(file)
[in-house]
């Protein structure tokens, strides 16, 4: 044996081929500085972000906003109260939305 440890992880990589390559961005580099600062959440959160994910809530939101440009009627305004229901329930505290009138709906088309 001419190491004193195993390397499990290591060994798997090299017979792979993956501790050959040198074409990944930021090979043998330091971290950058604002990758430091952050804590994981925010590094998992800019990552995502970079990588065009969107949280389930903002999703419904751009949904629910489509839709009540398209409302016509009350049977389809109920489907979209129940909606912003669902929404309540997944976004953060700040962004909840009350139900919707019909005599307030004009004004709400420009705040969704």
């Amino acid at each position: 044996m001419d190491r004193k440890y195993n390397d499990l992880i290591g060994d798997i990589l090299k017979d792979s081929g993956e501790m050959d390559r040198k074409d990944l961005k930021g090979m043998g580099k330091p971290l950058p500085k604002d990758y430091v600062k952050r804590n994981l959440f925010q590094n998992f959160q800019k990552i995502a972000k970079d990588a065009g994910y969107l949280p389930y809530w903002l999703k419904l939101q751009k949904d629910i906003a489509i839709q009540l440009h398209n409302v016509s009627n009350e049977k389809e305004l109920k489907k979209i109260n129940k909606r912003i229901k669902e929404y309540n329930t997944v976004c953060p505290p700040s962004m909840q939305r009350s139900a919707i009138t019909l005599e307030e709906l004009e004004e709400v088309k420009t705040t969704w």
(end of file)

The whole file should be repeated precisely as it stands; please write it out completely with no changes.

[in-house]
């Protein structure tokens, strides 16, 4: 044996081929500085972000906003109260939305 440890992880990589390559961005580099600062959440959160994910809530939101440009009627305004229901329930505290009138709906088309 001419190491004193195993390397499990290591060994798997090299017979792979993956501790050959040198074409990944930021090979043998330091971290950058604002990758430091952050804590994981925010590094998992800019990552995502970079990588065009969107949280389930903002999703419904751009949904629910489509839709009540398209409302016509009350049977389809109920489907979209129940909606912003669902929404309540997944976004953060700040962004909840009350139900919707019909005599307030004009004004709400420009705040969704």
């Amino acid at each position: 044996m001419d190491r004193k440890y195993n390397d499990l992880i290591g060994d798997i990589l090299k017979d792979s081929g993956e501790m050959d390559r040198k074409d990944l961005k930021g090979m043998g580099k330091p971290l950058p500085k604002d990758y430091v600062k952050r804590n994981l959440f925010q590094n998992f959160q800019k990552i995502a972000k970079d990588a065009g994910y969107l949280p389930y809530w903002l999703k419904l939101q751009k949904d629910i906003a489509i839709q009540l440009h398209n409302v016509s009627n009350e049977k389809e305004l109920k489907k979209i109260n129940k909606r912003i229901k669902e929404y309540n329930t997944v976004c953060p505290p700040s962004m909840q939305r009350s139900a919707i009138t019909l005599e307030e709906l004009e004004e709400v088309k420009t705040t969704w």